Common negative keywords topics are: careers, reference, research, education, and bargains. Go through each category and determine if you really want to pay for that type of traffic. Maybe your business doesn't compete on price, so adding negative keywords around "discount," "cheap," or "free" would be best.
8. Use day parting – Looking at Google Analytics data can help figure this one out: are your customers more interested during the day or during the evening?
It may be best to run your campaigns during certain hours of the day, or even on a few days of the week instead of all the time. B2B searches will generally perform best in the 9-5 time slot. Typically the beginning of the week has proven better in the majority of the industries I have served. People love searching at work!
9. Use geo-targeting – Most sweeping companies don't offer their services outside of a certain area. Limit your range to focus only on the areas you serve, but be careful not to over-do it either.
10. Don't offer mobile if your site can't handle mobile. While mobile traffic is continually on the rise, many websites are not optimized for mobile traffic and simply won't convert. Choose for computer and tablet-only devices.
11. Look at the traffic coming in – In Google AdWords looking at the keywords, you can see all the search terms that are triggering your ads.
This is a great way to review how well your campaign is set up. If there are a lot of traffic coming in that you don't want, adding negative keywords or tightening up your keywords can help with this. If there is a lot of positive traffic coming around a keyword that isn't in your "exact" list, then consider adding it to the list to increase your relevancy and results.
12. Don't increase your bid to get to the number one spot – This is another common mistake which can be devastating to a small budget.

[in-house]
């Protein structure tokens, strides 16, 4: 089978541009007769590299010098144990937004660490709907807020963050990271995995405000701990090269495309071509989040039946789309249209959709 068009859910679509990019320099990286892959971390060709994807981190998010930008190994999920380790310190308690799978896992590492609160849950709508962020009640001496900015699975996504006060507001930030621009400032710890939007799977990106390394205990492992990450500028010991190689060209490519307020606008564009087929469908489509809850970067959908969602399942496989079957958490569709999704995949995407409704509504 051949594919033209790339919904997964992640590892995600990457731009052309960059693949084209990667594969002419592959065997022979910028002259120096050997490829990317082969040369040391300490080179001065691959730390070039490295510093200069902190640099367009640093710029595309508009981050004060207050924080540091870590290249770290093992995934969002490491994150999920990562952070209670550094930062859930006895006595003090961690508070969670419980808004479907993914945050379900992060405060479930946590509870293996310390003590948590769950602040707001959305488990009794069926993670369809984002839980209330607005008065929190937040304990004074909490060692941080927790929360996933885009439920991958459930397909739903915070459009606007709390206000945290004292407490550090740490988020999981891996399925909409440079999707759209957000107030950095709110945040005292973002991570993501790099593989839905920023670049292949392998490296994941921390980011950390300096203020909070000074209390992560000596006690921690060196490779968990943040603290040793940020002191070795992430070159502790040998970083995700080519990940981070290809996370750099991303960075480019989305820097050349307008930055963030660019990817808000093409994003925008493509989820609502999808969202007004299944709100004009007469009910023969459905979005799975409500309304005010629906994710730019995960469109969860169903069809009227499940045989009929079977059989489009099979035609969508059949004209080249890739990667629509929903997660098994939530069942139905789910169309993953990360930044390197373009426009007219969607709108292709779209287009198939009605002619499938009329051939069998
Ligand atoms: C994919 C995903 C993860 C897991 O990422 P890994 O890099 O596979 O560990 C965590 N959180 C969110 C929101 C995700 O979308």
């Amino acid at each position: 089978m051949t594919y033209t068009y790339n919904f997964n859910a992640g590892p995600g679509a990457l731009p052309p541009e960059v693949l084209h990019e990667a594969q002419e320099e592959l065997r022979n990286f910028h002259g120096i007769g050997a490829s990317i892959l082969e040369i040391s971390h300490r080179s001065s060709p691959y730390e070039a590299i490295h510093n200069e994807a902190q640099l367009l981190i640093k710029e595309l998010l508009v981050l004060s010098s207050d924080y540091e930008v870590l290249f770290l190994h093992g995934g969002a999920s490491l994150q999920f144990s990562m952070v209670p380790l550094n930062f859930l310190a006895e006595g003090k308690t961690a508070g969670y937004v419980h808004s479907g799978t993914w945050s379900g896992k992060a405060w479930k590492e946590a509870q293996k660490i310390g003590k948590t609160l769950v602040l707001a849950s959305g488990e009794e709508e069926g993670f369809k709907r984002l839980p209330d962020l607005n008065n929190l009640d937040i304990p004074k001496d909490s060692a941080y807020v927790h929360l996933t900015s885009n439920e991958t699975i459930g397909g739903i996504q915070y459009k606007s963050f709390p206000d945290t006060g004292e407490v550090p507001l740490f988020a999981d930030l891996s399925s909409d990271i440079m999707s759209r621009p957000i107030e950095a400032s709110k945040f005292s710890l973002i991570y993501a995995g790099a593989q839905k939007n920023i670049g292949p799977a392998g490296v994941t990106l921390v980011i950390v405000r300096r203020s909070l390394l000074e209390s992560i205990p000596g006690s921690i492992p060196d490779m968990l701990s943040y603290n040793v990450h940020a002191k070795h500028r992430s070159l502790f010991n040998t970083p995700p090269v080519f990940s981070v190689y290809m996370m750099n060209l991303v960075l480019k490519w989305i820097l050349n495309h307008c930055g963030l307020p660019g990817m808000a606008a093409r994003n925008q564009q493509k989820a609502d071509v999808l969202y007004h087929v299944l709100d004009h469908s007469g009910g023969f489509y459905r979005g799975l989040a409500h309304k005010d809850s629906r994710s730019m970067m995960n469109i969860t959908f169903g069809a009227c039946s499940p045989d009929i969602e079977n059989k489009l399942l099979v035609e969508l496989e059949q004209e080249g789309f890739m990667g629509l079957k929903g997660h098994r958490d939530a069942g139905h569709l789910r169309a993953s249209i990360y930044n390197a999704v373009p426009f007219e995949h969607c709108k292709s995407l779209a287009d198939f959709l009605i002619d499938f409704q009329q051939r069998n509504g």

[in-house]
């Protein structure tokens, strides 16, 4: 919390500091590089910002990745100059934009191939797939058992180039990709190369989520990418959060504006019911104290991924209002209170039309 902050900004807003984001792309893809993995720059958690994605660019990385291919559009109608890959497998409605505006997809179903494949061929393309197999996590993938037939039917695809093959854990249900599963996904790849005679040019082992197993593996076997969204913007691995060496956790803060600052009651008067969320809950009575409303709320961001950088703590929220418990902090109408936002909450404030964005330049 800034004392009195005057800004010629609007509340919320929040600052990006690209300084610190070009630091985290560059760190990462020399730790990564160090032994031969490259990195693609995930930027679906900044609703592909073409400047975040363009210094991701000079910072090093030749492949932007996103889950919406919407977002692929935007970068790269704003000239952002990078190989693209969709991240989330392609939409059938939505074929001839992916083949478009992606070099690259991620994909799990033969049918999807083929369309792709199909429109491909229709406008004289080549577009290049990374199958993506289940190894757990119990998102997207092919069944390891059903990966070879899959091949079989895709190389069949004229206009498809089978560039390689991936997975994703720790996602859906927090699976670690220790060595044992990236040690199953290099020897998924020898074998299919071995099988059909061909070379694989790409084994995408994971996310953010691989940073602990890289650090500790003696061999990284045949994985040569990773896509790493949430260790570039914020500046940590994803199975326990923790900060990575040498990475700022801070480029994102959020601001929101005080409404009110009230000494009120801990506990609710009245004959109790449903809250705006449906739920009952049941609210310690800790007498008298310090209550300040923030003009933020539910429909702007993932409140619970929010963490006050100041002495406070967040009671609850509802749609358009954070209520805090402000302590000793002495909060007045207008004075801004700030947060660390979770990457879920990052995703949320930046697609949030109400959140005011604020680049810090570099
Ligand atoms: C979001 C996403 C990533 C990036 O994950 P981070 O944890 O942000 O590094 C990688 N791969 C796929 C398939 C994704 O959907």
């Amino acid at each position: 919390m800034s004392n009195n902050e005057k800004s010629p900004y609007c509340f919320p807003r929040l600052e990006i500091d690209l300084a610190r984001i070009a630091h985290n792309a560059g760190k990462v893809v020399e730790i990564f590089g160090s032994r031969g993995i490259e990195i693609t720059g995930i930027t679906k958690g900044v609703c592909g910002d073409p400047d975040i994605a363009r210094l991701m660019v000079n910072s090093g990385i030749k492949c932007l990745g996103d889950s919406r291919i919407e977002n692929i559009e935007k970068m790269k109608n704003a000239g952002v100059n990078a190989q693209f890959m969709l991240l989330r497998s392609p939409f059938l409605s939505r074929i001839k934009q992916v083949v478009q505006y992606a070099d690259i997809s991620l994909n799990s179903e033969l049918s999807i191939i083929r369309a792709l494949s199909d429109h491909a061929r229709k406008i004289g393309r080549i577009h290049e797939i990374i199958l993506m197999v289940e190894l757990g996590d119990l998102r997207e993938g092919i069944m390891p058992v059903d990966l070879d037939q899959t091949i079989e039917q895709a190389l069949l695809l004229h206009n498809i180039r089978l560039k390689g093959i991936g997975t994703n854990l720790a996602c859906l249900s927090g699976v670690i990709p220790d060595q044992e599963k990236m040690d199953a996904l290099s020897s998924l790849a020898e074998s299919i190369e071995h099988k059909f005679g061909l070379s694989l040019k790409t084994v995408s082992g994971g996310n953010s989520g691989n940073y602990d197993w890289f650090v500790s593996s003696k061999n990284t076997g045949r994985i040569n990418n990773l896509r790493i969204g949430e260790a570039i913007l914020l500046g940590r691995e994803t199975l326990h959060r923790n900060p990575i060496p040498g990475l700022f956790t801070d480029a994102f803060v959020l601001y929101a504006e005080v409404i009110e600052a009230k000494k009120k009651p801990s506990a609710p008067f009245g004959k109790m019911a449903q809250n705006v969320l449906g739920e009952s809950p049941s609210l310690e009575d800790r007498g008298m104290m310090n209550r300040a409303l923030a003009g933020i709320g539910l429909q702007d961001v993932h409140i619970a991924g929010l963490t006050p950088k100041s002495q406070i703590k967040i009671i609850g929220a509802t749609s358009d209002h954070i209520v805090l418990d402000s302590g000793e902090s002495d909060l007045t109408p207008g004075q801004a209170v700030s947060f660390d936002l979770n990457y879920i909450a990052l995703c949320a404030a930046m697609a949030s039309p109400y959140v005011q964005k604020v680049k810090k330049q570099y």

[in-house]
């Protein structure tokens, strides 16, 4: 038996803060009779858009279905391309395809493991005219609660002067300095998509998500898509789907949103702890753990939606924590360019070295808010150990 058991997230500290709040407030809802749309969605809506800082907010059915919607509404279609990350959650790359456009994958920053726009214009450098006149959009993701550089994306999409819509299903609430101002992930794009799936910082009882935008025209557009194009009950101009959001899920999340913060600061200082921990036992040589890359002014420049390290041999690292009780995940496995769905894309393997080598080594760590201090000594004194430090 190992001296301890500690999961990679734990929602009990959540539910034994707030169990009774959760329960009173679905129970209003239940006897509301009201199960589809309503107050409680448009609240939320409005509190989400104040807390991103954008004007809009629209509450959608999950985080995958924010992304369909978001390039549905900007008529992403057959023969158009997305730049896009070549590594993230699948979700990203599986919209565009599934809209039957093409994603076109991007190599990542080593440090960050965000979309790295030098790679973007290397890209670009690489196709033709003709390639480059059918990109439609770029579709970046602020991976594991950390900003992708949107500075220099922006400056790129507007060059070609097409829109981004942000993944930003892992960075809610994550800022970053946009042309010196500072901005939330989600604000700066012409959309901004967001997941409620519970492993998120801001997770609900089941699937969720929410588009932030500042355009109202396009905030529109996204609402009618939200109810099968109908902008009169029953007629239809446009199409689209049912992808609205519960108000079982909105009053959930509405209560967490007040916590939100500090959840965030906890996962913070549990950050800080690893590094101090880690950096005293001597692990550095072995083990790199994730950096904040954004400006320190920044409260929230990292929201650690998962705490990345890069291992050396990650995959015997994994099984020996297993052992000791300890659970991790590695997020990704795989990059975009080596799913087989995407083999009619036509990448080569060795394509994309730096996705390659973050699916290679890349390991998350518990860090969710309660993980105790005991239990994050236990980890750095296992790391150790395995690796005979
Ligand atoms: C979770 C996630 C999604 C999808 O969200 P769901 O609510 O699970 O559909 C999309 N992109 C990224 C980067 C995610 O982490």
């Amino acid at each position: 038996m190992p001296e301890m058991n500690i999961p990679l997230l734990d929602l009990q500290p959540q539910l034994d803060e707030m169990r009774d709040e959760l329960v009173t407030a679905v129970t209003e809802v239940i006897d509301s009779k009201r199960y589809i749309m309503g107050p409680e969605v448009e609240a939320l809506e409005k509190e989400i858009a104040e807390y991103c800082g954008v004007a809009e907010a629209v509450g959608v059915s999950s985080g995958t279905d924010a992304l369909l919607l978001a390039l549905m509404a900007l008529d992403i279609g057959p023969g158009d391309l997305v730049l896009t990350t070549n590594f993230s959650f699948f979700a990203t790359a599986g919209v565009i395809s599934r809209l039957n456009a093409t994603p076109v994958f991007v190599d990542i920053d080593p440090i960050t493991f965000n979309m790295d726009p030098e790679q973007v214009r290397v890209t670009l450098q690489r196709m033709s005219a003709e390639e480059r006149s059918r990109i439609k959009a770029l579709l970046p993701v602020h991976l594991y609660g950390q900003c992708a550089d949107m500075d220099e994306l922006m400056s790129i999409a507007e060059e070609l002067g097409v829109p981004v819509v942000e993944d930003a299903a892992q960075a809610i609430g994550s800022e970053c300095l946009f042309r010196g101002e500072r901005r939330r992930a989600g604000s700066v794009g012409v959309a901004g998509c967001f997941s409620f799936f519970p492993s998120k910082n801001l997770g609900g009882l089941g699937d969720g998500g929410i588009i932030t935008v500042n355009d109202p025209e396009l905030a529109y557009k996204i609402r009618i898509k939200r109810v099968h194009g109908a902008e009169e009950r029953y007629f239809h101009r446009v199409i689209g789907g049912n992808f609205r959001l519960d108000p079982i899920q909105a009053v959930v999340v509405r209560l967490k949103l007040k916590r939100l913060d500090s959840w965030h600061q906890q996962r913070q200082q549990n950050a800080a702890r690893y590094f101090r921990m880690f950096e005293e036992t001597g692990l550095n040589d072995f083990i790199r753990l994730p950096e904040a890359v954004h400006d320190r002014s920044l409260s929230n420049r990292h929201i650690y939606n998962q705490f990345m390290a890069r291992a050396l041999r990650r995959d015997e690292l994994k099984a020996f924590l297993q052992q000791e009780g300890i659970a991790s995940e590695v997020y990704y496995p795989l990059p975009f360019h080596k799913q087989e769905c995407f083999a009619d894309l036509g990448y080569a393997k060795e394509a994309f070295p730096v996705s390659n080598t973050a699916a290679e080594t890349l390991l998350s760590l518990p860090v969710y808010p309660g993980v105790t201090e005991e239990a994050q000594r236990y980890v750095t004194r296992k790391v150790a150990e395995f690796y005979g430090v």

I frequently walk into clients who have $5.00+ CPC's, and I'll get the CPC down to $0.50 within a week. How is that possible? Well, the search engines actually reward you for being relevant to the search query.
If the user searches for "cuddly puppies" and your ad has the words "cuddly puppies" and points to a page about "cuddly puppies," the ad is most likely very relevant and likely to receive a lot of clicks for that search since it is on-topic. By increasing the relevancy of your ad and landing page to each query, you raise the CTR and quality score of your advertisement.
This reduces your costs while maintaining and/or raising your position! There is a level where you can't increase your position through CTR alone, and this differs for every search query, but try and exhaust your other options before simply raising the bid.
13. Turn off the Content Network – The search engines enable the content network by default. This isn't the best option for a new PPC marketer on a limited budget, so turn this off.
Typically the results from a Content Network campaign will be lower ROI than a traditional search campaign, so wading into those waters is best left for later.
14. CTR is king: always test and improve ad copy. One word changes can have significant impacts.
On one campaign of mine, adding the word "authentic" increased the CTR from 8% to an astounding 22%! If your CTR is higher compared to the surrounding ads and the bid is within a certain range, your ad will appear above the organic results:
15. Set a daily budget limit. No matter how careful we all are, a slight mis-click can send your tight campaign spiraling into spend-crazy oblivion. There are plenty of horror stories out there where a campaign spends hundreds of dollars while the owner is preoccupied with something else, so prevent against that by setting a daily limit that the campaigns can't exceed.
Following these principles will put your campaign on the right track to excellent ROI. Successful search campaigns are all about giving the user what they want. Remember that the goal is for the user to search for "sweeping contractors," see your ad that says "sweeping contractors – fill out our form for more information," and then proceed to see your landing page where they can fill out a form to inquire about "sweeping contractors."
People are out there looking for the exact thing you're offering: you just have to give it to them.
John Gregoire owns a company that provides SEO services as well as paid search and affiliate management.
If you have any questions or comments about this article, please let us know.
© 2005 - 2012 World Sweeper.com